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Local law enforcement undergoes additional ethics training to combat racism

YWCA receives statewide grant to implement racial and cultural training for Winnebago and Boone County law enforcement agencies
Published: Nov. 30, 2020 at 6:30 PM CST
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ROCKFORD, Ill. (WIFR) - “You can’t get to a healing situation if you’re not understanding where each person is standing,” said Youth Women Christian’s Association CEO, Kris Machajewski.

Empathy is a reoccurring term many of are hearing lately, as the United States faces a historic collision of health, economic and social crises. It’s also a term and action item heard often at the YWCA, which will train Winnebago and Boone County law enforcement agencies to confront racial and cultural biases.

“We rely on past experiences to help us make these little decisions all day long, and if we’re not really careful, we can allow those implicit biases to color our judgment,” said Machajewski.

Kris Machajewski leads the YWCA in Rockford, and said those biases harm all marginalized groups, such as members of the LGBTQ+ community, people of color and those coming from difference economic backgrounds. She says opening the dialogue in this state-granted training is the first step in evoking change.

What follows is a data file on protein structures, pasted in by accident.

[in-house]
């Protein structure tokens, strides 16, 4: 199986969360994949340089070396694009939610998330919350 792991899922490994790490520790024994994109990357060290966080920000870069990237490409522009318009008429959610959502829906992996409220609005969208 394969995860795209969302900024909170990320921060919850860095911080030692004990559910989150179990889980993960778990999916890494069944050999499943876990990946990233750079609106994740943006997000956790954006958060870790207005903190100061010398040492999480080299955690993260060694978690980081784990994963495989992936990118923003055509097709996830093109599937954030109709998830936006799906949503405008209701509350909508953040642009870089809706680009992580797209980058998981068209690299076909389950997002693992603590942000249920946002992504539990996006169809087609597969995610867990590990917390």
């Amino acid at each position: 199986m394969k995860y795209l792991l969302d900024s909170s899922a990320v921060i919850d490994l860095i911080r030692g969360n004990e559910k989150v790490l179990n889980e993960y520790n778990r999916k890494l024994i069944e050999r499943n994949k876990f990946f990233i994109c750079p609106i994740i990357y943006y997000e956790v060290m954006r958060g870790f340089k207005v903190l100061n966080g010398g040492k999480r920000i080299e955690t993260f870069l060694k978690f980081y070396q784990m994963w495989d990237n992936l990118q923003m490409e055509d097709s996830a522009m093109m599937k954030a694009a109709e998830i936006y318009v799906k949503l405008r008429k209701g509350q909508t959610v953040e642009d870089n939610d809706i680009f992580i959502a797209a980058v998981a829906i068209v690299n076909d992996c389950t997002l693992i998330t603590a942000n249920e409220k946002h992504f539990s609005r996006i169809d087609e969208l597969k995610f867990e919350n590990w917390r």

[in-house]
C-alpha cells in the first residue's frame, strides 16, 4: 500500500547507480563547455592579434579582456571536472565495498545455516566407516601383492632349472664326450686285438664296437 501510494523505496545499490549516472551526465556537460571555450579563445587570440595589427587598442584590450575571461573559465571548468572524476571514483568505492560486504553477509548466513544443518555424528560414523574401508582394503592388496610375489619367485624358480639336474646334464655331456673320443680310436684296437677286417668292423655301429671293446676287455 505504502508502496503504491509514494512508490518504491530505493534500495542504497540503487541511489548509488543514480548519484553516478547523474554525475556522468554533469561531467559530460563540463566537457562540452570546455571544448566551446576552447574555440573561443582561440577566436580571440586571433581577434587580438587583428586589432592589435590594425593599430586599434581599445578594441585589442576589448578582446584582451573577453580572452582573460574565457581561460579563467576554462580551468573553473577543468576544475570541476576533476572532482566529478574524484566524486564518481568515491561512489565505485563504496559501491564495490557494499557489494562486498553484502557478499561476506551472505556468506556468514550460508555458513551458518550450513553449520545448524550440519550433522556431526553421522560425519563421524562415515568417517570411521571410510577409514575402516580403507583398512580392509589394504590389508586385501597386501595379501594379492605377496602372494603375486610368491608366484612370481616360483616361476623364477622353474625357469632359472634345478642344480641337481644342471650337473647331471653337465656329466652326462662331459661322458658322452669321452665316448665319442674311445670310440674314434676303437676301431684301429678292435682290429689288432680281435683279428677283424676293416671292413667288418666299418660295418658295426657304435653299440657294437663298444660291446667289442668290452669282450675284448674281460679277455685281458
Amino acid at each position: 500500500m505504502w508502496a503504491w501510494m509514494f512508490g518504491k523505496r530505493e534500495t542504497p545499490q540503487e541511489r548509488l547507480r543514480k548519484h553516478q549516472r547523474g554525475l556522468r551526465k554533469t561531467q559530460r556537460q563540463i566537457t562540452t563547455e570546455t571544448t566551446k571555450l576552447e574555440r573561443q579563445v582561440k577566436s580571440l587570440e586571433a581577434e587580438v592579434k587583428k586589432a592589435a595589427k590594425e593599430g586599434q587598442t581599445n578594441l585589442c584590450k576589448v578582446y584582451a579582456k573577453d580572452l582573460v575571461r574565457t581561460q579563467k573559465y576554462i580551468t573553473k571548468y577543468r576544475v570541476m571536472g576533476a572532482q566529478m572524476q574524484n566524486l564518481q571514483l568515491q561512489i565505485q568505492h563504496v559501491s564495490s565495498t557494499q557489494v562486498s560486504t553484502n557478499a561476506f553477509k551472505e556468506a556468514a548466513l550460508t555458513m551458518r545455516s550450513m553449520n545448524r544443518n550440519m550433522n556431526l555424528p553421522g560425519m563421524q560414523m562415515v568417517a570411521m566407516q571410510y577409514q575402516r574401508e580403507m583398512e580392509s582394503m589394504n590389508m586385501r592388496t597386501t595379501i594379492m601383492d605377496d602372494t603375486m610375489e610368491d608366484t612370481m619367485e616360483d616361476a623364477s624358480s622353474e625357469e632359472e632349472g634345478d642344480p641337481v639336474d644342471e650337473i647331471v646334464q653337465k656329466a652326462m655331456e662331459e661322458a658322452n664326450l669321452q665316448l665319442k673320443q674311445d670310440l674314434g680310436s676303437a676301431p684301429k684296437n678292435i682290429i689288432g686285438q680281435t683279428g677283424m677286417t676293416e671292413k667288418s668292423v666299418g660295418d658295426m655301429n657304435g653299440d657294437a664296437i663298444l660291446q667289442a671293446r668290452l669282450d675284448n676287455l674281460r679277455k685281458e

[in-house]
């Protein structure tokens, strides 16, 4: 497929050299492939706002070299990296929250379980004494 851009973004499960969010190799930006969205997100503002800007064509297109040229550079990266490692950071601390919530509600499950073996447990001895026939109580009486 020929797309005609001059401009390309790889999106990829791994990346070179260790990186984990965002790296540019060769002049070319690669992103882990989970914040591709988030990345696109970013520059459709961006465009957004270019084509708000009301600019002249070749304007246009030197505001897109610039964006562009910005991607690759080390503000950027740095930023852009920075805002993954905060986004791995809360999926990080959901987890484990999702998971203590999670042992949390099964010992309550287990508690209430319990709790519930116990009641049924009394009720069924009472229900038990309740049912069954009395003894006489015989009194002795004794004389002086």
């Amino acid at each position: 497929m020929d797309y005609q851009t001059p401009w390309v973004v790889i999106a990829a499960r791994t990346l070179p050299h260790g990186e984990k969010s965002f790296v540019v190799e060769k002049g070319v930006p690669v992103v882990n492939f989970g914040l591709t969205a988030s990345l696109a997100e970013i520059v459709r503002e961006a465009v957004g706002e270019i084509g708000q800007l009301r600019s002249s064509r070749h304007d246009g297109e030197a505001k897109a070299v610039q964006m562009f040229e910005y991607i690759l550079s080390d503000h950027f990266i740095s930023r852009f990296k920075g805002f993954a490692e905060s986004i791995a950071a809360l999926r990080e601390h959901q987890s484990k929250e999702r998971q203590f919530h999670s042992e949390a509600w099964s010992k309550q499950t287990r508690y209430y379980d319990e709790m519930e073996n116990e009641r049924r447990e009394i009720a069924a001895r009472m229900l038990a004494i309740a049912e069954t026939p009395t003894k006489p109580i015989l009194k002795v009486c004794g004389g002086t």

“It gives them the framework to be able to have a conversation, understand where someone is, and to be able to have a conversation around the topic,” said Machajewski.

Winnebago County Sherriff, Gary Caruana’s department was the first agency to undergo the training this afternoon.

“We’re all different people and we all come from different backgrounds and different cultures but that doesn’t make them wrong,” said Caruana.

Caruana said the key to unification, on both law enforcement and the community, is awareness and taking the time to understand each other.

“I think that’s what the greater good is. We can come together and communicate,” said Caruana.

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